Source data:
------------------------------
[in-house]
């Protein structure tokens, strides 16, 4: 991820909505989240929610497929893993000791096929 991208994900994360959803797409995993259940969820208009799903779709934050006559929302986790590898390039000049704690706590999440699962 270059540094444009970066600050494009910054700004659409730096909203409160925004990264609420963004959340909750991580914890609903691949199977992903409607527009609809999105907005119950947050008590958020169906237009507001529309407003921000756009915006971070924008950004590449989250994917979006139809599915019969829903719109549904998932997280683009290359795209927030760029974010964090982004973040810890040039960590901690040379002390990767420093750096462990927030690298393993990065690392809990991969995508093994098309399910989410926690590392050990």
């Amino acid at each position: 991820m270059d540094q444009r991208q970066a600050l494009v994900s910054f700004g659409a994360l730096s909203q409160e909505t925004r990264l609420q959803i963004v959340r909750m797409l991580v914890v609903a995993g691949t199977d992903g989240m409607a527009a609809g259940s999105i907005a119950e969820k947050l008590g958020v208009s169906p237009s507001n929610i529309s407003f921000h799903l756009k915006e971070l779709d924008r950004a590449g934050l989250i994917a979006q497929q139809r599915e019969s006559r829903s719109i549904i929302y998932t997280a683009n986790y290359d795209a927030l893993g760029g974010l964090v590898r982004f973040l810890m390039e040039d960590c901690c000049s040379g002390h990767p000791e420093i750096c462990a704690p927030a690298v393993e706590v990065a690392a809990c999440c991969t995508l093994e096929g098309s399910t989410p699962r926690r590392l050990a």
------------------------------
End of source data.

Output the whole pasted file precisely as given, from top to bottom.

[in-house]
């Protein structure tokens, strides 16, 4: 991820909505989240929610497929893993000791096929 991208994900994360959803797409995993259940969820208009799903779709934050006559929302986790590898390039000049704690706590999440699962 270059540094444009970066600050494009910054700004659409730096909203409160925004990264609420963004959340909750991580914890609903691949199977992903409607527009609809999105907005119950947050008590958020169906237009507001529309407003921000756009915006971070924008950004590449989250994917979006139809599915019969829903719109549904998932997280683009290359795209927030760029974010964090982004973040810890040039960590901690040379002390990767420093750096462990927030690298393993990065690392809990991969995508093994098309399910989410926690590392050990």
């Amino acid at each position: 991820m270059d540094q444009r991208q970066a600050l494009v994900s910054f700004g659409a994360l730096s909203q409160e909505t925004r990264l609420q959803i963004v959340r909750m797409l991580v914890v609903a995993g691949t199977d992903g989240m409607a527009a609809g259940s999105i907005a119950e969820k947050l008590g958020v208009s169906p237009s507001n929610i529309s407003f921000h799903l756009k915006e971070l779709d924008r950004a590449g934050l989250i994917a979006q497929q139809r599915e019969s006559r829903s719109i549904i929302y998932t997280a683009n986790y290359d795209a927030l893993g760029g974010l964090v590898r982004f973040l810890m390039e040039d960590c901690c000049s040379g002390h990767p000791e420093i750096c462990a704690p927030a690298v393993e706590v990065a690392a809990c999440c991969t995508l093994e096929g098309s399910t989410p699962r926690r590392l050990a």